Jobs for preventing HIV get cut throughout Georgia

hduncan@macon.comJanuary 9, 2012 

The Georgia Department of Public Health is cutting 26 jobs in HIV prevention statewide, including two in Macon that served Middle Georgia, after losing federal funding that covered the salaries.

The Centers for Disease Control and Prevention, which had provided the funds, announced last year that it would begin focusing its HIV prevention efforts in 10 cities with the highest infection rates -- including, for the first time, Atlanta -- and would base state funding on the number of people living with HIV in 2008.

That resulted in Fulton County Health and Wellness receiving a direct grant of $4.5 million for use in Fulton and DeKalb counties, while the state of Georgia received a $3.7 million reduction, said Connie Smith, health communications specialist for the public health department.

“The reduction in funding will have a substantial impact on the state’s HIV prevention work, and the department is currently working to mitigate the situation,” she wrote in an e-mail, adding that existing staff will take over some of the duties.

Twenty of the positions being eliminated are in the state’s regional health districts. Through those districts, the public health department provides services to about half the 42,000 Georgians living with HIV or AIDS, Smith said.

The North Central Health District handles about 1,800 cases, she said. Fulton County alone has 10 times that many.

Dr. David Harvey, director of the North Central Health District based in Macon, said if HIV prevention is concentrated in Atlanta, “we’ll see more HIV cases here, or they will be sicker by the time they’re identified, which makes it harder to treat.”

Ronnie Boone, infectious disease supervisor for the North Central Health District, said the 13-county district is losing two employees: a clerical support worker who was also the Spanish-language translator for HIV-positive patients and their families, and an employee who notified sex partners of those who have the virus. The latter employee, who has worked for the health district for 30 years and was due to retire in April, also conducted HIV field tests and supervised other employees who did so.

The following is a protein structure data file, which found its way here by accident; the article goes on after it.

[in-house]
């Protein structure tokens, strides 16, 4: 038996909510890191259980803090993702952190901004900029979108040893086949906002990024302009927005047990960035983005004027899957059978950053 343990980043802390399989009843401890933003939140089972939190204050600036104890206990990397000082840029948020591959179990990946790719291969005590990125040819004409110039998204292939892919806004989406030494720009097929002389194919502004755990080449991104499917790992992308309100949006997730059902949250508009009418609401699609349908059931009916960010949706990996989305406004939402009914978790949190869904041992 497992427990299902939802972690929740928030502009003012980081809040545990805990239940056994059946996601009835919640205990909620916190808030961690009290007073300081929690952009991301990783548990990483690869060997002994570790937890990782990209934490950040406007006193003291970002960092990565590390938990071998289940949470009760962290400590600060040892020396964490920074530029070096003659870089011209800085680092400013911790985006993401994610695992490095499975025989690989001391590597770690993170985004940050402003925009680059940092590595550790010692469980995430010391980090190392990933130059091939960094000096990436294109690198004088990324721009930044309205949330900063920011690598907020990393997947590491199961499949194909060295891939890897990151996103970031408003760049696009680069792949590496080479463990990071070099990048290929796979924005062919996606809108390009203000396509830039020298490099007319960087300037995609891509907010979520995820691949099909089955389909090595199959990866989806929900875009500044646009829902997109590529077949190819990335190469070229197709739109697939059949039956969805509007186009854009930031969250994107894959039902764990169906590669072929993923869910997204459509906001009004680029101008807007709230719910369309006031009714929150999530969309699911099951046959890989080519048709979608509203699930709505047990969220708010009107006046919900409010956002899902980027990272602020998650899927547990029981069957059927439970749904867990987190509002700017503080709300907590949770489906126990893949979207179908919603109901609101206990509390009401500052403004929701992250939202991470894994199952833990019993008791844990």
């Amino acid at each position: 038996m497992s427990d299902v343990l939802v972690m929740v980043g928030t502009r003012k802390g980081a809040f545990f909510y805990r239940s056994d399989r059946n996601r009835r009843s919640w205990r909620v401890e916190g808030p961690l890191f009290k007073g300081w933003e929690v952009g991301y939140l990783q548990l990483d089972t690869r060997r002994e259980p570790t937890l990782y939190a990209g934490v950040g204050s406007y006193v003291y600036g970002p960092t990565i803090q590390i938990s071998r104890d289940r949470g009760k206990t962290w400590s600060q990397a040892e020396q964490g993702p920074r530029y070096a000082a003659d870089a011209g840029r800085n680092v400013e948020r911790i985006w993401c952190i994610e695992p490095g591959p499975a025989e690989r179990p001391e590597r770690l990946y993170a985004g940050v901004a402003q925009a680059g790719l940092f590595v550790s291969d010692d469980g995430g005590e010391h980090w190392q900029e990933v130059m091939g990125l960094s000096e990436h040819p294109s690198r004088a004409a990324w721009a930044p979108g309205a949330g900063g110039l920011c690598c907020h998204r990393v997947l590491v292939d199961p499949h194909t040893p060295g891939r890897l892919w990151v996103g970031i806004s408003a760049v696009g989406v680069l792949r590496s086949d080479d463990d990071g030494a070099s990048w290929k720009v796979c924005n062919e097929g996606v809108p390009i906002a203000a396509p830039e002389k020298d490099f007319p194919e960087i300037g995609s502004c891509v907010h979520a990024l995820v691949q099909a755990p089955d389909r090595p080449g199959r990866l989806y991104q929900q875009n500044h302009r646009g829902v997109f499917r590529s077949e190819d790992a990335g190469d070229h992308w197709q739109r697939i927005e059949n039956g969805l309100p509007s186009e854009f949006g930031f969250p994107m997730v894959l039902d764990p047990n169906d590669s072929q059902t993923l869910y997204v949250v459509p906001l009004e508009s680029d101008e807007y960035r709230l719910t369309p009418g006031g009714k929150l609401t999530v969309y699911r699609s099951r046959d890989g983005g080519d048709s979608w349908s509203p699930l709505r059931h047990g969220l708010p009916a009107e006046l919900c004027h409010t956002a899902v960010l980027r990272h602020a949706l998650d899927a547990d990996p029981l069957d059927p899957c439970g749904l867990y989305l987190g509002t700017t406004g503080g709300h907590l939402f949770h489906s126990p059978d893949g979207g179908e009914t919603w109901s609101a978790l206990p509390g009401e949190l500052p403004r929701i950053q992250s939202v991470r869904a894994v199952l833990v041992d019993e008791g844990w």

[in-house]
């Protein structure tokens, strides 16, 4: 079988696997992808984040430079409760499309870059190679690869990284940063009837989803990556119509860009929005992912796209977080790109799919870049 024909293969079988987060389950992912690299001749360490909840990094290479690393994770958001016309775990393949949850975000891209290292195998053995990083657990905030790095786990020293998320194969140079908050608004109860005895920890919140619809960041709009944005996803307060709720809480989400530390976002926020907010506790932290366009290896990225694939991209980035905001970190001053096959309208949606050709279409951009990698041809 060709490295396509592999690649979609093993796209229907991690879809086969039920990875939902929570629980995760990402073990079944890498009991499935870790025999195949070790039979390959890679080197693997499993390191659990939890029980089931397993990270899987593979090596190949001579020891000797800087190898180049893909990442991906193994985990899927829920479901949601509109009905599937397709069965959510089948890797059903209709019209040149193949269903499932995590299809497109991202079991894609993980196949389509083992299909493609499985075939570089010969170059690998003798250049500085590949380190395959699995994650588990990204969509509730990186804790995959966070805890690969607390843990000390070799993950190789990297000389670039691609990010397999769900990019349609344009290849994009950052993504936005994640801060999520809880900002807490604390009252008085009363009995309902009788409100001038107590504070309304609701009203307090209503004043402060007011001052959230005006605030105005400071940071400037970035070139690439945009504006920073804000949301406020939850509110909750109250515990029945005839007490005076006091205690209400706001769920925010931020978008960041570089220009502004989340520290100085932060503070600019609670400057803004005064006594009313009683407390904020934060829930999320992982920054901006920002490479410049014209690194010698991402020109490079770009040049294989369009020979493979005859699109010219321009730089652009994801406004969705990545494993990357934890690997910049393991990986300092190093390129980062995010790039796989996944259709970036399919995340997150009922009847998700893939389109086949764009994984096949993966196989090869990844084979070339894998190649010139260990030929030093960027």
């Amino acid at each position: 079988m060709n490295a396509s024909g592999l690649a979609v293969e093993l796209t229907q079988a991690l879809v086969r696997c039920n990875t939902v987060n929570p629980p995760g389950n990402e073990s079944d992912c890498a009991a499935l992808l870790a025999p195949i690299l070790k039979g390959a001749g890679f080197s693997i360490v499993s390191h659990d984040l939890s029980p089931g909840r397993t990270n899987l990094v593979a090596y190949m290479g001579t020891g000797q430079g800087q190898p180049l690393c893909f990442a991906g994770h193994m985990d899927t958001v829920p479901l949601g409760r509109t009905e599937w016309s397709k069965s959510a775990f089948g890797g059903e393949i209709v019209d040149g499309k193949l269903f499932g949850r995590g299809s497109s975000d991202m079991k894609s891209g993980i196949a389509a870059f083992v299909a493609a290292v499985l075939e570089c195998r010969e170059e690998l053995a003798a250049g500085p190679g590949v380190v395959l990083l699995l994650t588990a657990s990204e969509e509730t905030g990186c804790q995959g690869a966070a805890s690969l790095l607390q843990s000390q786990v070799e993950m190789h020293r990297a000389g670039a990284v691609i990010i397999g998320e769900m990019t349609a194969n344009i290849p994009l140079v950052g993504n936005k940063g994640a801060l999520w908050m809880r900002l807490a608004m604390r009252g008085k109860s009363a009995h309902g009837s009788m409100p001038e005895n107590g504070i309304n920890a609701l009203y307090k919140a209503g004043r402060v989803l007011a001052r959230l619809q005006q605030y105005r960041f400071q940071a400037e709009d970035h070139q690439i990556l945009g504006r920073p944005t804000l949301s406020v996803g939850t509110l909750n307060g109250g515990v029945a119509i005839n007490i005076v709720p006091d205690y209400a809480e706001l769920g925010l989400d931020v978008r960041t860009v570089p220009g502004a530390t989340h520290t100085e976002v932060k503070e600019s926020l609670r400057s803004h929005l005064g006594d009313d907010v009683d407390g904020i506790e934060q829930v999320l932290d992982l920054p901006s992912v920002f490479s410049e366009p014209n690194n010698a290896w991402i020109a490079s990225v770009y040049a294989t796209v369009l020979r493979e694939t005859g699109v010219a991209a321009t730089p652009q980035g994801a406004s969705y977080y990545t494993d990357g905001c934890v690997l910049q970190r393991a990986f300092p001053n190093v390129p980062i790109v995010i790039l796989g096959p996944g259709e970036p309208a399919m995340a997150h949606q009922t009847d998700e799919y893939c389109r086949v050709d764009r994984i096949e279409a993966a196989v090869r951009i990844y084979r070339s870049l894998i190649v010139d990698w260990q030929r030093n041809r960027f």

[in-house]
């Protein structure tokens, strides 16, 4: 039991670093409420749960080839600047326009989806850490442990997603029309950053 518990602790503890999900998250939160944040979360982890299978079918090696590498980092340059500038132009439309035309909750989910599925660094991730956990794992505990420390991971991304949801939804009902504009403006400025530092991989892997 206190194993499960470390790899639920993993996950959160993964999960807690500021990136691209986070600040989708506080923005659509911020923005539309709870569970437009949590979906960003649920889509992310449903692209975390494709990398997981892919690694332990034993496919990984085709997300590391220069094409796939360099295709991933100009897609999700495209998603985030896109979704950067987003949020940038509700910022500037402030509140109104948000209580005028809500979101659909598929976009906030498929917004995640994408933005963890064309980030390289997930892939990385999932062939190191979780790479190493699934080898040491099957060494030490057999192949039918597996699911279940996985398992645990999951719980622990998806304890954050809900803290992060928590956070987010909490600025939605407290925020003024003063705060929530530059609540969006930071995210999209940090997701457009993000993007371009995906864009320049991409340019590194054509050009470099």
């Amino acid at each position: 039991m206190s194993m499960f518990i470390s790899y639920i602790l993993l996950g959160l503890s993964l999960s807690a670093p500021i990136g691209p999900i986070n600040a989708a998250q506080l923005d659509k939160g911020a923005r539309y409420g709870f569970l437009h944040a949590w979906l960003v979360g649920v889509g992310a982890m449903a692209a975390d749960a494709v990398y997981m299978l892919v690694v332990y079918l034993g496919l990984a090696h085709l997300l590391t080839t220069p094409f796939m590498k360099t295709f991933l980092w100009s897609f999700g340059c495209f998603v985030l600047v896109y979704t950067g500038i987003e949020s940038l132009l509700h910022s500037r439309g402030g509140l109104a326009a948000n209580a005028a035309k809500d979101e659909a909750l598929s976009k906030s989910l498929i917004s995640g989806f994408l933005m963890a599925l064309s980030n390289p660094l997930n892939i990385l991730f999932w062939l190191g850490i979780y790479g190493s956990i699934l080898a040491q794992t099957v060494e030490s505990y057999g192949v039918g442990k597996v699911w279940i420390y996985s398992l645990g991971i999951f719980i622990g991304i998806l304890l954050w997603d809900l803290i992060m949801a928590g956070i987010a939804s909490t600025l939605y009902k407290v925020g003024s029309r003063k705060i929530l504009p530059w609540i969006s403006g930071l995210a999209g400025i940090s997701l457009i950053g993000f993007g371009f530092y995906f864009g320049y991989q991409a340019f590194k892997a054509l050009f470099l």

“It’s the kind of work where you have to go into the neighborhood and knock on doors,” Harvey said. “It can be a very political job at times and requires the type of person who can fit into different types of environments and talk to people about something they may not want to talk about.”

Both jobs are set to be eliminated by the end of the month, Boone said, although the state is working to transfer the employees.

Smith said the state public health department, which learned of the CDC funding reduction just before Christmas, now expects to preserve some of the district jobs beyond Jan. 15.

Harvey said the cuts won’t result in some HIV-positive people going unserved.

“It will just take us longer to get there,” he said.

But taking longer to notify people that they have been exposed to the virus may mean more people becoming infected in the meantime.

Dr. Mike Smith, director of AIDS education and research for Mercer University School of Medicine, noted that President Barack Obama set the goal of “ending HIV in our generation” on World AIDS Day last month.

“That’s not going to happen if we reduce HIV prevention,” Smith said. “We’ve hit a plateau at 60,000 new cases a year (in the U.S.), but that will go back up if we stop funding it.”

Smith noted that studies in recent years have proven that early testing and treatment of HIV reduce the chance of transmitting the disease to others, even if the infected person engages in high-risk behavior.

But, he said, “The CDC and the nation is focusing on high-risk populations, so there’s going to be less and less screening and education for people that don’t self-identify as high risk.”

For example, black women are a high-risk group in Georgia that don’t generally see themselves that way, Smith said.

And although rural Georgia areas see fewer HIV cases, the rate of infection per 1,000 residents can be high, he said.

Harvey said the employee who is fluent in Spanish likely will be moved to another job in public health but will no longer be available to translate for the district’s HIV and AIDS treatment clinic.

“We have such a large Hispanic population that the translators are just extremely crucial,” Smith said.

Of the $6.9 million the state receives from the CDC for HIV prevention, Georgia will use $1.5 million in local districts and health departments, Smith said. The rest is spent on community-based organizations, health care centers, contracts and state personnel.

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